Articles by Anson H. L. Tang in JoVE
Microfluidic Imaging Flow Cytometry by Asymmetric-detection Time-stretch Optical Microscopy (ATOM) Anson H. L. Tang1, Queenie T. K. Lai1, Bob M. F. Chung2, Kelvin C. M. Lee1, Aaron T. Y. Mok1, G. K. Yip1, Anderson H. C. Shum2, Kenneth K. Y. Wong1, Kevin K. Tsia1 1Department of Electrical and Electronic Engineering, The University of Hong Kong, 2Department of Mechanical Engineering, The University of Hong Kong This protocol describes the implementation of an asymmetric-detection time-stretch optical microscopy system for single-cell imaging in ultrafast microfluidic flow and its applications in imaging flow cytometry.
Other articles by Anson H. L. Tang on PubMed
Asymmetric-detection Time-stretch Optical Microscopy (ATOM) for Ultrafast High-contrast Cellular Imaging in Flow Scientific Reports. Jan, 2014 | Pubmed ID: 24413677 Accelerating imaging speed in optical microscopy is often realized at the expense of image contrast, image resolution, and detection sensitivity--a common predicament for advancing high-speed and high-throughput cellular imaging. We here demonstrate a new imaging approach, called asymmetric-detection time-stretch optical microscopy (ATOM), which can deliver ultrafast label-free high-contrast flow imaging with well delineated cellular morphological resolution and in-line optical image amplification to overcome the compromised imaging sensitivity at high speed. We show that ATOM can separately reveal the enhanced phase-gradient and absorption contrast in microfluidic live-cell imaging at a flow speed as high as ~10 m/s, corresponding to an imaging throughput of ~100,000 cells/sec. ATOM could thus be the enabling platform to meet the pressing need for intercalating optical microscopy in cellular assay, e.g. imaging flow cytometry--permitting high-throughput access to the morphological information of the individual cells simultaneously with a multitude of parameters obtained in the standard assay.
High-throughput Time-stretch Imaging Flow Cytometry for Multi-class Classification of Phytoplankton Optics Express. Dec, 2016 | Pubmed ID: 27958529 Time-stretch imaging has been regarded as an attractive technique for high-throughput imaging flow cytometry primarily owing to its real-time, continuous ultrafast operation. Nevertheless, two key challenges remain: (1) sufficiently high time-stretch image resolution and contrast is needed for visualizing sub-cellular complexity of single cells, and (2) the ability to unravel the heterogeneity and complexity of the highly diverse population of cells - a central problem of single-cell analysis in life sciences - is required. We here demonstrate an optofluidic time-stretch imaging flow cytometer that enables these two features, in the context of high-throughput multi-class (up to 14 classes) phytoplantkton screening and classification. Based on the comprehensive feature extraction and selection procedures, we show that the intracellular texture/morphology, which is revealed by high-resolution time-stretch imaging, plays a critical role of improving the accuracy of phytoplankton classification, as high as 94.7%, based on multi-class support vector machine (SVM). We also demonstrate that high-resolution time-stretch images, which allows exploitation of various feature domains, e.g. Fourier space, enables further sub-population identification - paving the way toward deeper learning and classification based on large-scale single-cell images. Not only applicable to biomedical diagnostic, this work is anticipated to find immediate applications in marine and biofuel research.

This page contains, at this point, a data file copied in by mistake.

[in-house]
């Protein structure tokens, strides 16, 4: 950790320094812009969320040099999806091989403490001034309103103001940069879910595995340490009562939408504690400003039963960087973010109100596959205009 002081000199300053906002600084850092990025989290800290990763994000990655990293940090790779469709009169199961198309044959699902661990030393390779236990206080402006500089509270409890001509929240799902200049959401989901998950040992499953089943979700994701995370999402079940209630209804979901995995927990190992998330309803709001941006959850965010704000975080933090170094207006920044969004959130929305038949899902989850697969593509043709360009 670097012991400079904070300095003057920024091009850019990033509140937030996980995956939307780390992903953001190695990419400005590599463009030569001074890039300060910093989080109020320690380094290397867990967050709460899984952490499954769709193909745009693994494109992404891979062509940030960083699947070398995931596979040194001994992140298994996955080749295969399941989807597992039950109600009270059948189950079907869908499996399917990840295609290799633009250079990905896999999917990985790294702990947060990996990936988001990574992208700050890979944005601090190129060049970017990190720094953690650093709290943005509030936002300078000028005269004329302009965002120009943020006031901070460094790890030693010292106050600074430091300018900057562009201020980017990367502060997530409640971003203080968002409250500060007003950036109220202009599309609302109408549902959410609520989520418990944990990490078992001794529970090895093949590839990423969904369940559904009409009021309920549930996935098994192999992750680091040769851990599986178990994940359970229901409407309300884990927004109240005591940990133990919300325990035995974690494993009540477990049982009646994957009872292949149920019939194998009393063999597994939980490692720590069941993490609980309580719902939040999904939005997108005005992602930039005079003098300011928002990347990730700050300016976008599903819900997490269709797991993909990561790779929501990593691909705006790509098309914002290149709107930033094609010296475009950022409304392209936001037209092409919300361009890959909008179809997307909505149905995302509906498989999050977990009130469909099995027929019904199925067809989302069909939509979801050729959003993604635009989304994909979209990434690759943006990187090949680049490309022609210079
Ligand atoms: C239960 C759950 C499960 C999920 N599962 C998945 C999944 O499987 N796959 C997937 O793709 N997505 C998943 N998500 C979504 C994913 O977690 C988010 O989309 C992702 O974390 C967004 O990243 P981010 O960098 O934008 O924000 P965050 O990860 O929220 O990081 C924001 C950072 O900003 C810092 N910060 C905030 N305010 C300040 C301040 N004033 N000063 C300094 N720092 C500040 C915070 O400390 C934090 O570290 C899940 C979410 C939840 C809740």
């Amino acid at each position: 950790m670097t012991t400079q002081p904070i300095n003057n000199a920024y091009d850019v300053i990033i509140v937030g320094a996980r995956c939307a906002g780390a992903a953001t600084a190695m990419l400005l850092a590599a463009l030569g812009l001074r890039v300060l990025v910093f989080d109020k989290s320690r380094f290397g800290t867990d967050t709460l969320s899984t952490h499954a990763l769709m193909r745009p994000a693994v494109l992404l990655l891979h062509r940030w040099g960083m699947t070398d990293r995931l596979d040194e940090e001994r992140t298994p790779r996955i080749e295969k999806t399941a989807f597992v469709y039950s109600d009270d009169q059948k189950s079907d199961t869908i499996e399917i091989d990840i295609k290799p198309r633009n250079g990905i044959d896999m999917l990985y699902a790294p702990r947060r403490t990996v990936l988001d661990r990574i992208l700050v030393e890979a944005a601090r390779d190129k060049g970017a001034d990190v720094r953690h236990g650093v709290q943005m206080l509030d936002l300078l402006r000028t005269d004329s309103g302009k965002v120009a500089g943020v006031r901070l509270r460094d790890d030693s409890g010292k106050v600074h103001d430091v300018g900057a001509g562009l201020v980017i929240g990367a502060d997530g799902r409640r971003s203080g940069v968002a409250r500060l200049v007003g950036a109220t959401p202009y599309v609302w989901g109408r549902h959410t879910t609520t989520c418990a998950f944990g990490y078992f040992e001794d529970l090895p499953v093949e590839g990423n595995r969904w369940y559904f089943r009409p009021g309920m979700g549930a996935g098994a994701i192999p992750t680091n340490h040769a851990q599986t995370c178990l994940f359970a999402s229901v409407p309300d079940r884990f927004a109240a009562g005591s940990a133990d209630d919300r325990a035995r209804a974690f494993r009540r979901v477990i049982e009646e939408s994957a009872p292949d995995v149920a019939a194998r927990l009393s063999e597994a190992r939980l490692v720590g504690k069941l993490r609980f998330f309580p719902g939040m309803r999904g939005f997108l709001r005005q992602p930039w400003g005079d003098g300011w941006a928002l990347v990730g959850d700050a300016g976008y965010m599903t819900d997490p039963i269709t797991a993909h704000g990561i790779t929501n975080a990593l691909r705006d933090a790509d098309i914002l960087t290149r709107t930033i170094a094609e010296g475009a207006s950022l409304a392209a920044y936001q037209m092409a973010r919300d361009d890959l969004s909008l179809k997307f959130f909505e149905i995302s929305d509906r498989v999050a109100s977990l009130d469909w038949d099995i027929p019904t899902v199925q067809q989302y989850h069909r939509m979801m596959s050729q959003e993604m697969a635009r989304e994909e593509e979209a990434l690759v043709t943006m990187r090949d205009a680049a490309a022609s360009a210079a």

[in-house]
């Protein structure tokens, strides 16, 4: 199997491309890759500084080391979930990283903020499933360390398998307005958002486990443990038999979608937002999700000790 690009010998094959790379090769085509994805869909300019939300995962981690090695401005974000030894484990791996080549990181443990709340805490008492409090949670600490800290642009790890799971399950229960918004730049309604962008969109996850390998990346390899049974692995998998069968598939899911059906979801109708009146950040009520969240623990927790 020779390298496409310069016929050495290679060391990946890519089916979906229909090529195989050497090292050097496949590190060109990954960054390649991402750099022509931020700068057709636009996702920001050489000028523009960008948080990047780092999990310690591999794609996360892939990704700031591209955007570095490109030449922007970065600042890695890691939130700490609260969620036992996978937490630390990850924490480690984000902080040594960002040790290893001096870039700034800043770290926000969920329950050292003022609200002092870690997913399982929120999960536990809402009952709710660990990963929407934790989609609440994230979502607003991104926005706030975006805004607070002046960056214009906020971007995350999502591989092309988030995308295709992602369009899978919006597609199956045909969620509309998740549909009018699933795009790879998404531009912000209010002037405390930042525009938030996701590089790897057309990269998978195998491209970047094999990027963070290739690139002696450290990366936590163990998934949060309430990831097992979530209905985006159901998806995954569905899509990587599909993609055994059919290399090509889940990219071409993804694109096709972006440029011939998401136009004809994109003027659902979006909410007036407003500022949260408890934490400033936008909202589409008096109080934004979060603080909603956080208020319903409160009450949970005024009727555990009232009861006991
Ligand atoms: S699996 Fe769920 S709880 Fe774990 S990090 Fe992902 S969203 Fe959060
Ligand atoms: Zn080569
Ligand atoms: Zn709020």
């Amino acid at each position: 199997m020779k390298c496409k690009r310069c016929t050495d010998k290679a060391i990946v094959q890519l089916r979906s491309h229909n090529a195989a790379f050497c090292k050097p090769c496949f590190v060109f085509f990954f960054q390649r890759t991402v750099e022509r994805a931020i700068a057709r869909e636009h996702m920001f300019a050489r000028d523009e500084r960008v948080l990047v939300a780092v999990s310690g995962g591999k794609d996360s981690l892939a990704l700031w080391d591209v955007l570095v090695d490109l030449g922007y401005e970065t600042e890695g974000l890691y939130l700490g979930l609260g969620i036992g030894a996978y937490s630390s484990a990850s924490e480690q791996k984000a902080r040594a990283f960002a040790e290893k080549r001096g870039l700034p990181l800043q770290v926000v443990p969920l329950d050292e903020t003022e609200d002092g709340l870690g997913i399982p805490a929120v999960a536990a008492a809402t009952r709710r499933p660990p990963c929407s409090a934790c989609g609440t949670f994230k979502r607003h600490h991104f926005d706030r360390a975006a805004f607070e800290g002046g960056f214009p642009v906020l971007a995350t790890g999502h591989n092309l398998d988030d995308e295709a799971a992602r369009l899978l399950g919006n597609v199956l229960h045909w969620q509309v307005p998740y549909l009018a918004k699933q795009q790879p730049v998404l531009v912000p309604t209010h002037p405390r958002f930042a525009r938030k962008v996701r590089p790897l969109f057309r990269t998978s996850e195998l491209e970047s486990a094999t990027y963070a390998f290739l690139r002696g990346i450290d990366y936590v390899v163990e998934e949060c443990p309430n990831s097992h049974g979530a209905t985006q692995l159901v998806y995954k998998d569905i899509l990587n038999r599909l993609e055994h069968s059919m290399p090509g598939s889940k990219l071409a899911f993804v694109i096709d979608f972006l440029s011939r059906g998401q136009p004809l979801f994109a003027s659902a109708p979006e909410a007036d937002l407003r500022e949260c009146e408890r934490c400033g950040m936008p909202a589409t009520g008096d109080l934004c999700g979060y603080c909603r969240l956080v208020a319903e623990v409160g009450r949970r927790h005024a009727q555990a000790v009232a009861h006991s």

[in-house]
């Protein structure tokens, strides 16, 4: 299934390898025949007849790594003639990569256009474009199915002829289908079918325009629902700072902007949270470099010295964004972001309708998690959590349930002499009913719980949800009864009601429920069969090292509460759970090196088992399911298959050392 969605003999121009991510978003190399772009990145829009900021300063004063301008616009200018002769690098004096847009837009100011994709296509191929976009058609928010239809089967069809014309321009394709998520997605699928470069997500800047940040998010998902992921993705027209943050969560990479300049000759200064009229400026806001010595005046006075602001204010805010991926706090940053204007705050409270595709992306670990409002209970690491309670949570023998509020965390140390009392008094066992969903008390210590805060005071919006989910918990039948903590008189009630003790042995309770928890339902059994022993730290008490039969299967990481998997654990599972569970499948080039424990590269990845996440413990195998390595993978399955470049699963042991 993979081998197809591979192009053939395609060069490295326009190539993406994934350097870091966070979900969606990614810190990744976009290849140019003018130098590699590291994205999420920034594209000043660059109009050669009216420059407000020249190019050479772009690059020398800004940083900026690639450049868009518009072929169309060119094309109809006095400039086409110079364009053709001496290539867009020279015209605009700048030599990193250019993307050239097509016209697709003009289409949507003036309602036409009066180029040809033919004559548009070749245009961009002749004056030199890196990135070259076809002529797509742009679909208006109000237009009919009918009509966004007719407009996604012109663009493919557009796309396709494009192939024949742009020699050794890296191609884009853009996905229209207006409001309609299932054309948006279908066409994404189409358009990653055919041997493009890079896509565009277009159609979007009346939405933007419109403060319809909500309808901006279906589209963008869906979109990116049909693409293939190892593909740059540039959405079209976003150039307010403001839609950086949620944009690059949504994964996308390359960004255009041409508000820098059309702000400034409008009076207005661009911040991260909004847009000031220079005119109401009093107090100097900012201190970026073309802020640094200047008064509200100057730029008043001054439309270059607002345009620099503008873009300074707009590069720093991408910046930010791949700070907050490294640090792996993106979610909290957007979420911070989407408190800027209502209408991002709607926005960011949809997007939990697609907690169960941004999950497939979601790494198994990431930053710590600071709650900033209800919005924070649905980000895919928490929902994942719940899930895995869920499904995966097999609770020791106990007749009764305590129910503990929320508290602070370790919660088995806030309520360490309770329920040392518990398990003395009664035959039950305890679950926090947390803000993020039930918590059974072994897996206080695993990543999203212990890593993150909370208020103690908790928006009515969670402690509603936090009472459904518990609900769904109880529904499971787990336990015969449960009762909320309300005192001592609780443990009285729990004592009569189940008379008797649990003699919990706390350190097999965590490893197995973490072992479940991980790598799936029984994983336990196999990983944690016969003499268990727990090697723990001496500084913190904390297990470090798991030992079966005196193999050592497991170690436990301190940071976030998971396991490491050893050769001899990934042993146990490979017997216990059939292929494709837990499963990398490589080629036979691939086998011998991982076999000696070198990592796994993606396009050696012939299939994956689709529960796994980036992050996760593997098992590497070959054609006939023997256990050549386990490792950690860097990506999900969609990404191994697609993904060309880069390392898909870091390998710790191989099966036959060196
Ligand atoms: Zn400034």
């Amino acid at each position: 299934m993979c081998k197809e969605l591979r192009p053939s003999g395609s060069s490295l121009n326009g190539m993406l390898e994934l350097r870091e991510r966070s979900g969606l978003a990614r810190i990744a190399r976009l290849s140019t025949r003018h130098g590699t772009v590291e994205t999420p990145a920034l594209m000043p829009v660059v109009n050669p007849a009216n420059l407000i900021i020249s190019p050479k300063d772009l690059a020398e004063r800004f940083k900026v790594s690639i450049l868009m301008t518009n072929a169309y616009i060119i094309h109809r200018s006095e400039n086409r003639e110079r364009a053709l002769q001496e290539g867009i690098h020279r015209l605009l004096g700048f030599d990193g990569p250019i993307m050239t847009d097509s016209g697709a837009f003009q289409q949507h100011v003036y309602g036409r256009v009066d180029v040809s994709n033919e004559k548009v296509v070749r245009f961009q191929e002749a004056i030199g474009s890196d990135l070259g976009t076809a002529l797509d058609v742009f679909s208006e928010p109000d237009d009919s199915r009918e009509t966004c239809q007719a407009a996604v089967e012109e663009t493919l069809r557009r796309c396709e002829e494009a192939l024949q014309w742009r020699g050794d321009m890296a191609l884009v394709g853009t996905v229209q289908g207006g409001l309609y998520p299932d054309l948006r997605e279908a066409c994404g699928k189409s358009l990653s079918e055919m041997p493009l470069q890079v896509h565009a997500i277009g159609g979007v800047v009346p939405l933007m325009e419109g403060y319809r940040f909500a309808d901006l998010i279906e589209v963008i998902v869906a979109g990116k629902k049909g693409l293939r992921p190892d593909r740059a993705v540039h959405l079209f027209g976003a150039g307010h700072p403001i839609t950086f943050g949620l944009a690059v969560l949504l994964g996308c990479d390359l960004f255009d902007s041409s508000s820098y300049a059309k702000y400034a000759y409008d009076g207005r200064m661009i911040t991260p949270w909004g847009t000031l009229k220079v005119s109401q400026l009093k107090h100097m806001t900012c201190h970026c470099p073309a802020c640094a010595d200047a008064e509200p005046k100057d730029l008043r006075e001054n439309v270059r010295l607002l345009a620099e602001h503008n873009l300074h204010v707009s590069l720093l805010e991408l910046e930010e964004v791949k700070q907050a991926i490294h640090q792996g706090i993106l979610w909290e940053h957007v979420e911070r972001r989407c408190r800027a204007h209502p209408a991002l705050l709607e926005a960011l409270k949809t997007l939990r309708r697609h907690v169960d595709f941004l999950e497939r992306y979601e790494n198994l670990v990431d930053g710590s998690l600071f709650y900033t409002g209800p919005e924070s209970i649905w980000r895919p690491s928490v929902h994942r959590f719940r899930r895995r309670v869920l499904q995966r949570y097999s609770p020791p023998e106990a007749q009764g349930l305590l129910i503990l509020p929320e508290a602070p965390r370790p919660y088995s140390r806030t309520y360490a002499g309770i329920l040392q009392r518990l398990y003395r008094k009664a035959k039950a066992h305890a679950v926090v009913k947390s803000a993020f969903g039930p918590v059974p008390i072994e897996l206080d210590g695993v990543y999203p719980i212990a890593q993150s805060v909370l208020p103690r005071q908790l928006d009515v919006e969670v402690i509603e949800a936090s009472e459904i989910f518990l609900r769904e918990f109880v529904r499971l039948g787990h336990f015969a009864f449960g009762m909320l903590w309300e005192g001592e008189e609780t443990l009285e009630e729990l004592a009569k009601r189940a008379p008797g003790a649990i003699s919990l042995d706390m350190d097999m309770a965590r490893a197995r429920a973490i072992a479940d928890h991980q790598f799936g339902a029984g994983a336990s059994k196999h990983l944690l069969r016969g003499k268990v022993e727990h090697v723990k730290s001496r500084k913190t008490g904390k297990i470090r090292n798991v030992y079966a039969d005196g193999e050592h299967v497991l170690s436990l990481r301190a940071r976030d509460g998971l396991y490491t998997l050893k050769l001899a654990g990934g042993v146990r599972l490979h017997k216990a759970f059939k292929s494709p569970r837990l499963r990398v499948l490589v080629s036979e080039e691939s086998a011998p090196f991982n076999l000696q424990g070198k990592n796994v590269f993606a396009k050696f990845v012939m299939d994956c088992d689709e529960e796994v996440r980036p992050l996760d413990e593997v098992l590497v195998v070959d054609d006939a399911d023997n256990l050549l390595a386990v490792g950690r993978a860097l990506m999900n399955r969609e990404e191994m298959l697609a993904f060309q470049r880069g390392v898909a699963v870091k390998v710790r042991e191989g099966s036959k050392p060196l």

Time-stretch Microscopy on a DVD for High-throughput Imaging Cell-based Assay Biomedical Optics Express. Feb, 2017 | Pubmed ID: 28270973 Cell-based assay based on time-stretch imaging is recognized to be well-suited for high-throughput phenotypic screening. However, this ultrafast imaging technique has primarily been limited to suspension-cell assay, leaving a wide range of solid-substrate assay formats uncharted. Moreover, time-stretch imaging is generally restricted to intrinsic biophysical phenotyping, but lacks the biomolecular signatures of the cells. To address these challenges, we develop a spinning time-stretch imaging assay platform based on the functionalized digital versatile disc (DVD). We demonstrate that adherent cell culture and biochemically-specific cell-capture can now be assayed with time-stretch microscopy, thanks to the high-speed DVD spinning motion that naturally enables on-the-fly cellular imaging at an ultrafast line-scan rate of >10MHz. As scanning the whole DVD at such a high speed enables ultra-large field-of-view imaging, it could be favorable for scaling both the assay throughput and content as demanded in many applications, e.g. drug discovery, and rare cancer cell screening.